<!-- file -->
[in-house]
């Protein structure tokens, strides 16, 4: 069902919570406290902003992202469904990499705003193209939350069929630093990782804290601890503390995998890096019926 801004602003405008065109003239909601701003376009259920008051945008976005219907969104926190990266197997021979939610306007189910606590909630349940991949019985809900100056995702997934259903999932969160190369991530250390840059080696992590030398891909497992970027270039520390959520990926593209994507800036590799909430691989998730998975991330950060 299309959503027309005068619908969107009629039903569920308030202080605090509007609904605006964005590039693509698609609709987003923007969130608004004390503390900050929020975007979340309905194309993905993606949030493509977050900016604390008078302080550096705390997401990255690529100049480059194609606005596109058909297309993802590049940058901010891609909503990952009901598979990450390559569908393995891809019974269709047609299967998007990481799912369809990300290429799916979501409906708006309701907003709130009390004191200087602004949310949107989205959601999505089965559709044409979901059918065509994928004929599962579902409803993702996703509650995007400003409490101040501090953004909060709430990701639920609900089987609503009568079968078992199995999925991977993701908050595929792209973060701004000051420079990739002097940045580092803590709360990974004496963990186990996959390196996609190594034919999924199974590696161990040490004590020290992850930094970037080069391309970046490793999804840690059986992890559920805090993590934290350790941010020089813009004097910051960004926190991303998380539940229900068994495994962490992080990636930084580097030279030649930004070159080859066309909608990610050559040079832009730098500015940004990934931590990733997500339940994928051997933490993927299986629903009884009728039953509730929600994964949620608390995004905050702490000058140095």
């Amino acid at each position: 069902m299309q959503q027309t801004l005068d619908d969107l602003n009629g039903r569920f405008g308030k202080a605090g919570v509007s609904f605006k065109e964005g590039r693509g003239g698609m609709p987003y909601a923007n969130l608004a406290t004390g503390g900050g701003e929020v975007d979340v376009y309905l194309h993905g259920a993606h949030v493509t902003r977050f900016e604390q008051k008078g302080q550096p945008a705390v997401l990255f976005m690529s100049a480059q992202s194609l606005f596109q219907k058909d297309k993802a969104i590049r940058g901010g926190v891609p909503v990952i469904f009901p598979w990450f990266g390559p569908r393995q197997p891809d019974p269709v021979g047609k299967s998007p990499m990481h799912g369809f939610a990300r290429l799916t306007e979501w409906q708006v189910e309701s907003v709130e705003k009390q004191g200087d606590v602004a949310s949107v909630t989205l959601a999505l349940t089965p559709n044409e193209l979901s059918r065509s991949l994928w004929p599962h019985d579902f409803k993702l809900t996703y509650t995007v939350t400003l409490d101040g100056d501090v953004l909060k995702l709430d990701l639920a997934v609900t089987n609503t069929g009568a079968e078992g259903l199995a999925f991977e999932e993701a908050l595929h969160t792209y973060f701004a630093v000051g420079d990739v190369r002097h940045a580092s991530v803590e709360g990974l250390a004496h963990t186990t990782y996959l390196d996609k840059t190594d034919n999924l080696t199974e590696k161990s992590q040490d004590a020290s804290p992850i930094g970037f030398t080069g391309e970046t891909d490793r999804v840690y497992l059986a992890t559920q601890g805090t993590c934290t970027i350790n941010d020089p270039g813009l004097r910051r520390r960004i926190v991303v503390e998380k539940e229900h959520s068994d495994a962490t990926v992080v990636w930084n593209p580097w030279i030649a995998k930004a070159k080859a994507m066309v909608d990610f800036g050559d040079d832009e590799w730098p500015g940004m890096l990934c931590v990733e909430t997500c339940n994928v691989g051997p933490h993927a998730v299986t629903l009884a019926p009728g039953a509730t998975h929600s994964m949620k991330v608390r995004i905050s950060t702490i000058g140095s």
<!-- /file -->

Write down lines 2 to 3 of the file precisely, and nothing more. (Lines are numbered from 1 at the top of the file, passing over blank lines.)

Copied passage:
């Protein structure tokens, strides 16, 4: 069902919570406290902003992202469904990499705003193209939350069929630093990782804290601890503390995998890096019926 801004602003405008065109003239909601701003376009259920008051945008976005219907969104926190990266197997021979939610306007189910606590909630349940991949019985809900100056995702997934259903999932969160190369991530250390840059080696992590030398891909497992970027270039520390959520990926593209994507800036590799909430691989998730998975991330950060 299309959503027309005068619908969107009629039903569920308030202080605090509007609904605006964005590039693509698609609709987003923007969130608004004390503390900050929020975007979340309905194309993905993606949030493509977050900016604390008078302080550096705390997401990255690529100049480059194609606005596109058909297309993802590049940058901010891609909503990952009901598979990450390559569908393995891809019974269709047609299967998007990481799912369809990300290429799916979501409906708006309701907003709130009390004191200087602004949310949107989205959601999505089965559709044409979901059918065509994928004929599962579902409803993702996703509650995007400003409490101040501090953004909060709430990701639920609900089987609503009568079968078992199995999925991977993701908050595929792209973060701004000051420079990739002097940045580092803590709360990974004496963990186990996959390196996609190594034919999924199974590696161990040490004590020290992850930094970037080069391309970046490793999804840690059986992890559920805090993590934290350790941010020089813009004097910051960004926190991303998380539940229900068994495994962490992080990636930084580097030279030649930004070159080859066309909608990610050559040079832009730098500015940004990934931590990733997500339940994928051997933490993927299986629903009884009728039953509730929600994964949620608390995004905050702490000058140095």
């Amino acid at each position: 069902m299309q959503q027309t801004l005068d619908d969107l602003n009629g039903r569920f405008g308030k202080a605090g919570v509007s609904f605006k065109e964005g590039r693509g003239g698609m609709p987003y909601a923007n969130l608004a406290t004390g503390g900050g701003e929020v975007d979340v376009y309905l194309h993905g259920a993606h949030v493509t902003r977050f900016e604390q008051k008078g302080q550096p945008a705390v997401l990255f976005m690529s100049a480059q992202s194609l606005f596109q219907k058909d297309k993802a969104i590049r940058g901010g926190v891609p909503v990952i469904f009901p598979w990450f990266g390559p569908r393995q197997p891809d019974p269709v021979g047609k299967s998007p990499m990481h799912g369809f939610a990300r290429l799916t306007e979501w409906q708006v189910e309701s907003v709130e705003k009390q004191g200087d606590v602004a949310s949107v909630t989205l959601a999505l349940t089965p559709n044409e193209l979901s059918r065509s991949l994928w004929p599962h019985d579902f409803k993702l809900t996703y509650t995007v939350t400003l409490d101040g100056d501090v953004l909060k995702l709430d990701l639920a997934v609900t089987n609503t069929g009568a079968e078992g259903l199995a999925f991977e999932e993701a908050l595929h969160t792209y973060f701004a630093v000051g420079d990739v190369r002097h940045a580092s991530v803590e709360g990974l250390a004496h963990t186990t990782y996959l390196d996609k840059t190594d034919n999924l080696t199974e590696k161990s992590q040490d004590a020290s804290p992850i930094g970037f030398t080069g391309e970046t891909d490793r999804v840690y497992l059986a992890t559920q601890g805090t993590c934290t970027i350790n941010d020089p270039g813009l004097r910051r520390r960004i926190v991303v503390e998380k539940e229900h959520s068994d495994a962490t990926v992080v990636w930084n593209p580097w030279i030649a995998k930004a070159k080859a994507m066309v909608d990610f800036g050559d040079d832009e590799w730098p500015g940004m890096l990934c931590v990733e909430t997500c339940n994928v691989g051997p933490h993927a998730v299986t629903l009884a019926p009728g039953a509730t998975h929600s994964m949620k991330v608390r995004i905050s950060t702490i000058g140095s």